Terry Richardson: "I'm Okay With Myself About Everything"

A brief guide to the ways Richardson defends himself against sexual misconduct allegations in this week's New York magazine cover story. "[People] do things, and then they have regrets, and that’s also nothing to do with me."

Fashion photographer Terry Richardson characterized the internet as a "little cancer," "totally out of control," in a New York magazine profile published Sunday night, responding to allegations — many brought forward over the last four years on blogs and social media — that he has coerced models into performing sexual acts on him during photo shoots.

The story, anticipated last week by Jezebel, chronicles Richardson's "preposterously chaotic and unsupervised" childhood, history of drug abuse, and years of success in celebrity and fashion photography. (Though some magazines and companies have recently distanced themselves from Richardson, many of his professional relationships are thriving.) Written by contributing editor Benjamin Wallace, the piece doesn't include new allegations.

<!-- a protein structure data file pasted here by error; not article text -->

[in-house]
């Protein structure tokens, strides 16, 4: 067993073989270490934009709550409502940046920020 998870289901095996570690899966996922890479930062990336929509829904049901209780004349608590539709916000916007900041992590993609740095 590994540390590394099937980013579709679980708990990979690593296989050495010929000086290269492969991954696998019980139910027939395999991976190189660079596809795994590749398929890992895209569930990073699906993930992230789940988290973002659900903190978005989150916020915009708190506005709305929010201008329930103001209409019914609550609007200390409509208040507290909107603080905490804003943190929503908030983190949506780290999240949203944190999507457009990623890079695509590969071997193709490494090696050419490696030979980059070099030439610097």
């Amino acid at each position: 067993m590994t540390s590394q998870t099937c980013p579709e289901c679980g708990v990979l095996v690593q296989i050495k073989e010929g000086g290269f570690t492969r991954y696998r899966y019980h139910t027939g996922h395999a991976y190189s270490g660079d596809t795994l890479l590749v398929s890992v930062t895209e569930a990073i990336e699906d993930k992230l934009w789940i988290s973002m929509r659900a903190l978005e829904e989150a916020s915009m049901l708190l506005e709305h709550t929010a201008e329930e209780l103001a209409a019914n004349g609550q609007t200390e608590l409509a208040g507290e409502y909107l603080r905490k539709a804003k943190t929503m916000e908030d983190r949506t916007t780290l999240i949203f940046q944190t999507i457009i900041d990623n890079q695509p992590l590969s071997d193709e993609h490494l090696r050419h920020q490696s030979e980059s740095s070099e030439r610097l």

The key points of Richardson's defense:

"It was never just me and a girl ever," Richardson told me at his
studio. "It was always assistants, or other people around, or girls brought friends over to hang out. It was very daytime, no drugs, no alcohol. It was a happening, there was energy, it was fun, it was exciting, making these strong images, and that's what it was. People collaborating and exploring sexuality and taking pictures."

... "when I was taking those pictures," he says, "I was very, like, 'Cool, sounds great, let's do it, great, okay, sure, great, cool, if not, no problem, never do anything you don't want to do, of course, I totally respect that.'" He makes the point that agents and bookers shouldn't encourage their clients to take on assignments that will make them uncomfortable.

"I don't have any regrets about the work at all," he tells me, "but obviously I don't ever want someone to feel like that. It was never my intention. But also, people do things, and then they have regrets, and that's also nothing to do with me. Then don't do pictures like that again ... I'm okay with myself about everything, and that to me is the most important thing."